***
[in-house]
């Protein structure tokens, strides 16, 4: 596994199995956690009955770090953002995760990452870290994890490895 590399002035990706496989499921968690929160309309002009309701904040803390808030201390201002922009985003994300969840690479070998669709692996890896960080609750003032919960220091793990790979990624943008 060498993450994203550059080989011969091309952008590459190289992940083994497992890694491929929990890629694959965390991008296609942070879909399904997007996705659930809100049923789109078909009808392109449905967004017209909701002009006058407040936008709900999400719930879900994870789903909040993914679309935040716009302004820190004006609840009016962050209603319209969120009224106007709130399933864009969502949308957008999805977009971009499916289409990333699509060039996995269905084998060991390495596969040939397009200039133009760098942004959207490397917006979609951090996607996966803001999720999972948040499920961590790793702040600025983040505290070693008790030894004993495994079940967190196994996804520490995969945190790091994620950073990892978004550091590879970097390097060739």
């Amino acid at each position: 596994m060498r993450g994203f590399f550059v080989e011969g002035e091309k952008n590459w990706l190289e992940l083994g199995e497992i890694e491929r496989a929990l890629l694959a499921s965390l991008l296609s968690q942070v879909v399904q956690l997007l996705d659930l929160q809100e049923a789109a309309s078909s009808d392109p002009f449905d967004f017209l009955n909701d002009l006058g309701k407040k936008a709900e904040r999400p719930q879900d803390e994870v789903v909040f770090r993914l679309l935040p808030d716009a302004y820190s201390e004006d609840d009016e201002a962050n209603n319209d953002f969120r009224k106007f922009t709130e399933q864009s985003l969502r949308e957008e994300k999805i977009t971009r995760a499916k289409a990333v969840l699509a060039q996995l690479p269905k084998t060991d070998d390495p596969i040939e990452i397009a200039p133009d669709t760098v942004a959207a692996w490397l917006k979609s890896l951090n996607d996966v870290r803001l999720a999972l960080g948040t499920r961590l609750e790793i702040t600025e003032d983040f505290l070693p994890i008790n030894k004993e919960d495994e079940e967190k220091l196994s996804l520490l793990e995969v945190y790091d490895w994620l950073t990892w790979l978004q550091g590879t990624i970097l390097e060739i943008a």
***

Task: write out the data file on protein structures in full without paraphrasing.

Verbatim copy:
[in-house]
């Protein structure tokens, strides 16, 4: 596994199995956690009955770090953002995760990452870290994890490895 590399002035990706496989499921968690929160309309002009309701904040803390808030201390201002922009985003994300969840690479070998669709692996890896960080609750003032919960220091793990790979990624943008 060498993450994203550059080989011969091309952008590459190289992940083994497992890694491929929990890629694959965390991008296609942070879909399904997007996705659930809100049923789109078909009808392109449905967004017209909701002009006058407040936008709900999400719930879900994870789903909040993914679309935040716009302004820190004006609840009016962050209603319209969120009224106007709130399933864009969502949308957008999805977009971009499916289409990333699509060039996995269905084998060991390495596969040939397009200039133009760098942004959207490397917006979609951090996607996966803001999720999972948040499920961590790793702040600025983040505290070693008790030894004993495994079940967190196994996804520490995969945190790091994620950073990892978004550091590879970097390097060739």
């Amino acid at each position: 596994m060498r993450g994203f590399f550059v080989e011969g002035e091309k952008n590459w990706l190289e992940l083994g199995e497992i890694e491929r496989a929990l890629l694959a499921s965390l991008l296609s968690q942070v879909v399904q956690l997007l996705d659930l929160q809100e049923a789109a309309s078909s009808d392109p002009f449905d967004f017209l009955n909701d002009l006058g309701k407040k936008a709900e904040r999400p719930q879900d803390e994870v789903v909040f770090r993914l679309l935040p808030d716009a302004y820190s201390e004006d609840d009016e201002a962050n209603n319209d953002f969120r009224k106007f922009t709130e399933q864009s985003l969502r949308e957008e994300k999805i977009t971009r995760a499916k289409a990333v969840l699509a060039q996995l690479p269905k084998t060991d070998d390495p596969i040939e990452i397009a200039p133009d669709t760098v942004a959207a692996w490397l917006k979609s890896l951090n996607d996966v870290r803001l999720a999972l960080g948040t499920r961590l609750e790793i702040t600025e003032d983040f505290l070693p994890i008790n030894k004993e919960d495994e079940e967190k220091l196994s996804l520490l793990e995969v945190y790091d490895w994620l950073t990892w790979l978004q550091g590879t990624i970097l390097e060739i943008a």